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Carson Hill District (Melones District), Mother Lode Belt, Calaveras Co., California, USA

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Carson Hill is on the Mother Lode belt in southwestern Calaveras County. The district consists of that portion of the Mother Lode that extends from Carson Flat southeast through Carson Hill to the town of Melones on the Stanislaus River. It has also been known as the Melones district.

History: Carson Hill was named for James H. Carson, a soldier who came to California in 1847 and who discovered gold at nearby Carson Creek in 1848. Within 10 days, Carson and a small company of men reportedly had each taken out 180 ounces of gold, after which they left the area planning to return the following year. By 1849, word had gotten out, and when Carson returned he found the area swarming with miners and little left to claim. He left Carson Hill to prospect the Mother Lode farther south.

Lode gold was first discovered in 1850 at the Morgan mine and many miners soon came to the area. By 1851, the town of Melones had a population of 3,000 to 5,000. It was named for the melon seed-shaped gold nuggets found here. The district was extremely productive then, much of the mineral coming from fantastically rich surface pockets. Gold to the amount of $110,000 was exposed by one blast, and in 1854, a 195-pound mass of gold, the largest ever taken in California, was found here. Telluride minerals were recovered in quantity, but most were lost in unsuccessful attempts to extract the gold.

The Carson Hill mines principal properties were the Calaveras, Finnegan, Melones, Morgan, Reserve, and Stanislaus mines. Others claims that were consolidated with one or more of these mines included the Adelaide, Carson, Enterprise, Iron Rock, Irvine, Kentucky, May Day, Mayflower, McMillan, Mineral Mountain, Point Rock, relief, South Carolina, and Union. Because of the complexity of the history of operations and various consolidations, all have been generally grouped together for this discussion, with only the more important mines being described in any detail.

Lode gold was first discovered in 1850 at the Morgan Mine on Carson Hill. The rich surface ores were easily crushed in hand mortars, and rock too poor for a hand mortar was ground in arrastras. From February 1850 until December 1851, it was reported that about $2.8 million was extracted and unknown sums stolen (Clark and Lydon, 1962). As much as $110,000 in gold was exposed with a single blast, and in 1854, a 195-pound mass of gold, the largest ever found in North America, was found ("Calaveras Nugget"). The nugget was eventually melted down after being exhibited at the Paris Exhibition in 1856. Telluride minerals were also recovered in quantity, but most were lost in unsuccessful attempts to extract the gold (Clark, 1970).

After the rich shallow ores were exhausted, ore grade and gold production declined. In the late 1850s, G.K. Stevenot took possession of the Morgan Mine and erected a 3-stamp mill, the first quartz mill in the area (destroyed by fire in 1862). The Melones and Stanislaus Mining Company was then organized (with G. K. Stevenot as manager) to work the Melones and Stanislaus claims. By 1865, the two properties had been mined to a depth of 250 feet and a length of 400 feet. The ore was dry ground in a wooden tub-like device, and the concentrates were shipped to New York. Later an eight-stamp mill was erected on the property. In the meantime, the Finnegan Mine on the northeast slope of Carson Hill, which had been discovered in 1857, was active (Clark and Lydon, 1962).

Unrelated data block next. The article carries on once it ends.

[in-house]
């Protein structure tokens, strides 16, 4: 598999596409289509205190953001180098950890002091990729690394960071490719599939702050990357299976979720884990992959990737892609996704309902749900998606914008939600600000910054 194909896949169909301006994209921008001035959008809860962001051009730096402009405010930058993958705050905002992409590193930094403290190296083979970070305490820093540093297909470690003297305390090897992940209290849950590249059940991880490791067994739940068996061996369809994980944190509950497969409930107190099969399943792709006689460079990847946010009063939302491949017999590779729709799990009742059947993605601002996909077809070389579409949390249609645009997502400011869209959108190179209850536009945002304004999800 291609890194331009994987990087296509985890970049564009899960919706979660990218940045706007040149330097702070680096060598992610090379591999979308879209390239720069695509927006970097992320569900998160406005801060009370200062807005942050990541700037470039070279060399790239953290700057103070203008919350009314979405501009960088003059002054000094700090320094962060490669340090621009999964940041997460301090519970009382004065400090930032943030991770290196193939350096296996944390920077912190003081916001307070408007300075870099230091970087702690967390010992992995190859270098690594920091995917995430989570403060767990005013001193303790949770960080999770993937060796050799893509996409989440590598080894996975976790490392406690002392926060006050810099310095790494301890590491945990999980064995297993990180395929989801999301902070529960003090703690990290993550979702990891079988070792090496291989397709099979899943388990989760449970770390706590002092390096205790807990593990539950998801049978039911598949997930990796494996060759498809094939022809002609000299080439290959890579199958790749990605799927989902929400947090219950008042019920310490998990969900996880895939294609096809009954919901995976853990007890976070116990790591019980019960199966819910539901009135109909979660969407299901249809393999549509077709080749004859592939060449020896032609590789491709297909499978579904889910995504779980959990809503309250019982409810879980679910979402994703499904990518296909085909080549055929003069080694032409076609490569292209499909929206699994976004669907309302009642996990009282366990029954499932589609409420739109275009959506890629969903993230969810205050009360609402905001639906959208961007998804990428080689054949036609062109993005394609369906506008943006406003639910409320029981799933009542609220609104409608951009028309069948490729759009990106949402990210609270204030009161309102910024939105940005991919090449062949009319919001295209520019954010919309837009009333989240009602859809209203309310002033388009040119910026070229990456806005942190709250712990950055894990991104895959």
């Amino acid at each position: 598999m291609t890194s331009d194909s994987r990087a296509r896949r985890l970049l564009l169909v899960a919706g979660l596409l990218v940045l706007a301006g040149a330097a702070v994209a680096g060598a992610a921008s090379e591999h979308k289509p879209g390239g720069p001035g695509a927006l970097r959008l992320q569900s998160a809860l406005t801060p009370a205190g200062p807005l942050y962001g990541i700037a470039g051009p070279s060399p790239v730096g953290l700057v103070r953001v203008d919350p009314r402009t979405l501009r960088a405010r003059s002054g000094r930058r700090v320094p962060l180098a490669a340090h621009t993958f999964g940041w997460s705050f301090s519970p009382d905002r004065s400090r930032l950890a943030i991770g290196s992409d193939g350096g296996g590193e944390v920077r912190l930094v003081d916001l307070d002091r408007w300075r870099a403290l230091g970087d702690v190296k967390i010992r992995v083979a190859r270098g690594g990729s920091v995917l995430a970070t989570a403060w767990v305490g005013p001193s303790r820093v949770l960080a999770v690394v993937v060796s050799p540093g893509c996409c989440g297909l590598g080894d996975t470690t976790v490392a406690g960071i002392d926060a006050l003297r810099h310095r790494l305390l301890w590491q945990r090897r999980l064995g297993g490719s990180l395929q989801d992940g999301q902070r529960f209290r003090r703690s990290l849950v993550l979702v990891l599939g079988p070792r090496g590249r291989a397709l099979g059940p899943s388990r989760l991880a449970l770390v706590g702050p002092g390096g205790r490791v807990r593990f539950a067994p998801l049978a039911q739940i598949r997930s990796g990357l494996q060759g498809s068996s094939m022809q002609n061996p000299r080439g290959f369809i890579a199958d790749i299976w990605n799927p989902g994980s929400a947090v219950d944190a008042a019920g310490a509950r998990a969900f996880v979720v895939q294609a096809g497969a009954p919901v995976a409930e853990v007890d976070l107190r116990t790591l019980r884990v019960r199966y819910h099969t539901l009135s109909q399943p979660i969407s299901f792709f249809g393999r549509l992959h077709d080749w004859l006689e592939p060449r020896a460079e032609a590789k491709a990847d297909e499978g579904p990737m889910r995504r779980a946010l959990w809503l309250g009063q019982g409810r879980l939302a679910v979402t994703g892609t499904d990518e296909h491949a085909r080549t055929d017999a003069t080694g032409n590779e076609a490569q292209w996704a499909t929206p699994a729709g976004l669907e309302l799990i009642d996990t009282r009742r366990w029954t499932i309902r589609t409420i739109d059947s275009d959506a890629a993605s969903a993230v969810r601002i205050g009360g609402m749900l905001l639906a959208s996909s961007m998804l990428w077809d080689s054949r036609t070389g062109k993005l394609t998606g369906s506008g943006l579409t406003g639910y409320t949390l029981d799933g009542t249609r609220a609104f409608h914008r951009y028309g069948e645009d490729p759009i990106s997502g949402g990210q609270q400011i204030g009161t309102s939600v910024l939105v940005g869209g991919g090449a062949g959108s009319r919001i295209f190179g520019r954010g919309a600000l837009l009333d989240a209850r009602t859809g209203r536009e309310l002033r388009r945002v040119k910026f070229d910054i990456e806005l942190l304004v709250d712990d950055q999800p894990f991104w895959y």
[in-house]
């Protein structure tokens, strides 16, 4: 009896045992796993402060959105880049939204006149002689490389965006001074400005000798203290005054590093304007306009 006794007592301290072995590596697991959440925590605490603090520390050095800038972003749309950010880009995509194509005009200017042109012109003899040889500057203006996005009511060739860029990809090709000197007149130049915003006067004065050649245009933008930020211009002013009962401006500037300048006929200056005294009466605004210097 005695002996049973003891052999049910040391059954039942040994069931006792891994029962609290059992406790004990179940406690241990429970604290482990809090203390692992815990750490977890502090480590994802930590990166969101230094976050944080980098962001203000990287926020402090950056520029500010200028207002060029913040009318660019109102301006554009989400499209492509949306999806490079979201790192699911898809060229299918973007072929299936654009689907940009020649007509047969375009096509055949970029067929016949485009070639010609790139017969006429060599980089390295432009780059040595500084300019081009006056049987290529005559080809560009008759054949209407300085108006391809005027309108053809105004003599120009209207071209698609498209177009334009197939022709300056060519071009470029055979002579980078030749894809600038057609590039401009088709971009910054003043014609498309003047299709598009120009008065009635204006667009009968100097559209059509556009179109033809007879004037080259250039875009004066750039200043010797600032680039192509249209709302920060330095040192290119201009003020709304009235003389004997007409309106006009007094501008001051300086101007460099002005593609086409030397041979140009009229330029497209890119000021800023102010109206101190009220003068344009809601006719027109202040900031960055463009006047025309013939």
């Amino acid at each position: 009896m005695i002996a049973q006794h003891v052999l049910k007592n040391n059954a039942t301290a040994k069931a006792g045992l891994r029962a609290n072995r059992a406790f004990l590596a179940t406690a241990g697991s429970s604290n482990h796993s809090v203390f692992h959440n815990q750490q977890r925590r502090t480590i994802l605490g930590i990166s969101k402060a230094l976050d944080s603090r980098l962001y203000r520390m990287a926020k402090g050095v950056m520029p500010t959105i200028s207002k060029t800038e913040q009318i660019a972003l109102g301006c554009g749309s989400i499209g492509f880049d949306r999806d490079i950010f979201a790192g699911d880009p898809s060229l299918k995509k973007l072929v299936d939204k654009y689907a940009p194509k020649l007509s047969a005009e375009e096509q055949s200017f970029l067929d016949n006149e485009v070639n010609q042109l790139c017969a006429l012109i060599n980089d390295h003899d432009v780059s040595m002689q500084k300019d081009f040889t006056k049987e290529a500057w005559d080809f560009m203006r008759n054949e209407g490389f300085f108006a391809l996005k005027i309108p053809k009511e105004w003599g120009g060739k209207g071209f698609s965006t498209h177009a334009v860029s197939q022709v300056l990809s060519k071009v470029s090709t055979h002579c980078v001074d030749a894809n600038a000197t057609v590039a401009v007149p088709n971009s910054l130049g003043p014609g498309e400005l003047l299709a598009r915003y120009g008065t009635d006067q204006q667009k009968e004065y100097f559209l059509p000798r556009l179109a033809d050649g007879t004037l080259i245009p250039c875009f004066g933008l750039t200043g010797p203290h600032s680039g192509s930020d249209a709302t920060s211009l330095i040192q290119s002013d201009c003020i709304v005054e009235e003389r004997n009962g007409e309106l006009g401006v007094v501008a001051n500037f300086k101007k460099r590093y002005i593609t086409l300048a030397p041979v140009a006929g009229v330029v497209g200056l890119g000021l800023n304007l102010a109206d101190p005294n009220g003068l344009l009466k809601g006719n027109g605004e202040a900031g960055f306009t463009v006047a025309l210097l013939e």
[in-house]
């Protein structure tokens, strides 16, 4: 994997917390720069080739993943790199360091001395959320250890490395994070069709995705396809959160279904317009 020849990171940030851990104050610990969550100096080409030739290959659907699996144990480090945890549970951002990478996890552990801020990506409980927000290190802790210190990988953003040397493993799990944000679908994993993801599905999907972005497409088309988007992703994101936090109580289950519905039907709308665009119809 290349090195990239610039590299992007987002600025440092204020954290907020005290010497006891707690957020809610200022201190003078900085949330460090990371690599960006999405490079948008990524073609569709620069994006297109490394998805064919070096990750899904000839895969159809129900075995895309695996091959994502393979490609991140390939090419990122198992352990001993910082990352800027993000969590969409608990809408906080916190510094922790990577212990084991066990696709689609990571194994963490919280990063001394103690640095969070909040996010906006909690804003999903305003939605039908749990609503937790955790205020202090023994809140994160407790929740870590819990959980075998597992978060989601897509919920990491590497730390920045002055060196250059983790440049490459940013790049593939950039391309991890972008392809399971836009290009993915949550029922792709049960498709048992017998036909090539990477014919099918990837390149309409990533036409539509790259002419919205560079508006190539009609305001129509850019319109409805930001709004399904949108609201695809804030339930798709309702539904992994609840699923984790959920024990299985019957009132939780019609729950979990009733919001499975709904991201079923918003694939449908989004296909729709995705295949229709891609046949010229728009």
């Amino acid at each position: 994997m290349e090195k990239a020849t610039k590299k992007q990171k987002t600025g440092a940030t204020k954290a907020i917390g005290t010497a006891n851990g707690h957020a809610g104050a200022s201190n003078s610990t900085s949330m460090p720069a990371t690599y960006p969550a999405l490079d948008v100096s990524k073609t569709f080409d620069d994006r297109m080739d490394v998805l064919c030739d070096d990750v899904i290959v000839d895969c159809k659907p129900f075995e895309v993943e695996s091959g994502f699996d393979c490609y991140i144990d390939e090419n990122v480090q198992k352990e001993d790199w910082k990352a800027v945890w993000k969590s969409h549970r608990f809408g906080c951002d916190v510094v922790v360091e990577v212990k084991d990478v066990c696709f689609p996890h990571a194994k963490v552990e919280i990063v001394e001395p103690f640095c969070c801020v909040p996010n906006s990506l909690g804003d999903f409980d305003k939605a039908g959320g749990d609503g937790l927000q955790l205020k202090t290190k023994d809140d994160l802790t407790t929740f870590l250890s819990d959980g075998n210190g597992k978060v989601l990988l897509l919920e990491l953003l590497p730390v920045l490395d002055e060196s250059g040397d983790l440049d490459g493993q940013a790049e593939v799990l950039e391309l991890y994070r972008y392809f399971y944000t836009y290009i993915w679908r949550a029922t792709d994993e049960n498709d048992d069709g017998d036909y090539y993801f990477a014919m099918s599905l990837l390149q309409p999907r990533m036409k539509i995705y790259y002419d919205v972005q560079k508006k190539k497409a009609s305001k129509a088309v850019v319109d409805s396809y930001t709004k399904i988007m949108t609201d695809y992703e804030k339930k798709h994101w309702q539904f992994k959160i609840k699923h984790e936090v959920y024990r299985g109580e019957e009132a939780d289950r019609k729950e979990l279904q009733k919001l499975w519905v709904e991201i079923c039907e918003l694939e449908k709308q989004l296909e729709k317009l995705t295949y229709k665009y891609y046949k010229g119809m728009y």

During the late 1860s and early 1870s, the mines were mostly idle, due largely to litigation over the Morgan Mine claims and milling difficulties. In 1869, the Morgan Mine was sold for back taxes of $115.19 to William Irvine. Lack of modern processes, an absence of a cheap labor force, and the necessity for large-scale operations made it expensive to mine and mill the lower-grade ores. Lacking sufficient capital, Irvine deeded the claim to the Morgan Mining Company of which he was a major stockholder. In 1876, the Morgan Mining Company reopened the mine and a tunnel was begun, which in 1878, struck the vein 200 feet below the outcrop. The Morgan Mine was operated intermittently until 1884, when it was acquired by Senator James G. Fair. Due to animosity between Fair and Irvine, Fair closed the Morgan Mine, refusing to allow it to be worked during his lifetime so that Irvine would not profit from his 25% interest (the mine remained closed until 1914 when the Calaveras Consolidated Mining Company bought the Morgan Mine from the Fair estate).
In 1888, an ore body 40 feet wide was discovered on the Calaveras claim. The same year, the Calaveras Consolidated Gold Mining Company, Ltd., was organized to develop the find. It purchased several claims on the Calaveras vein, erected a 20-stamp mill and commenced development. This was the first operation in the area in which large low-grade ore bodies were mined commercially (Clark and Lydon, 1962).

In 1898, the Melones Consolidated Mining Company was organized with Grayson and Boland as principal stockholders. This concern consolidated the Enterprise, Keystone, Last Chance, Melones, Mineral Mountain, Reserve, and Stanislaus claims, and later the South Carolina. Under the superintendency of W.C. Ralston and later W. G. Deveraux, a large amount of development work was done including driving the Melones adit northwestward from the south side of the hill. A new mill was erected just east of the adit, and the first 60 stamps began operation in 1902. The mill was increased to 100 stamps in 1905. This was the first mine on Carson Hill to employ modern technological methods including a large mill with full electrical power that could process large volumes of low-grade ore. Mining and milling costs were lower than any other mine on the Mother Lode belt (Clark and Lydon, 1962). Large quantities of ore were mined, the maximum having been 245,000 tons in 1918, the next to last year of operation by this concern. The total value of gold produced by the Melones Consolidated Mining Company was about $4.5 million (Logan, 1935).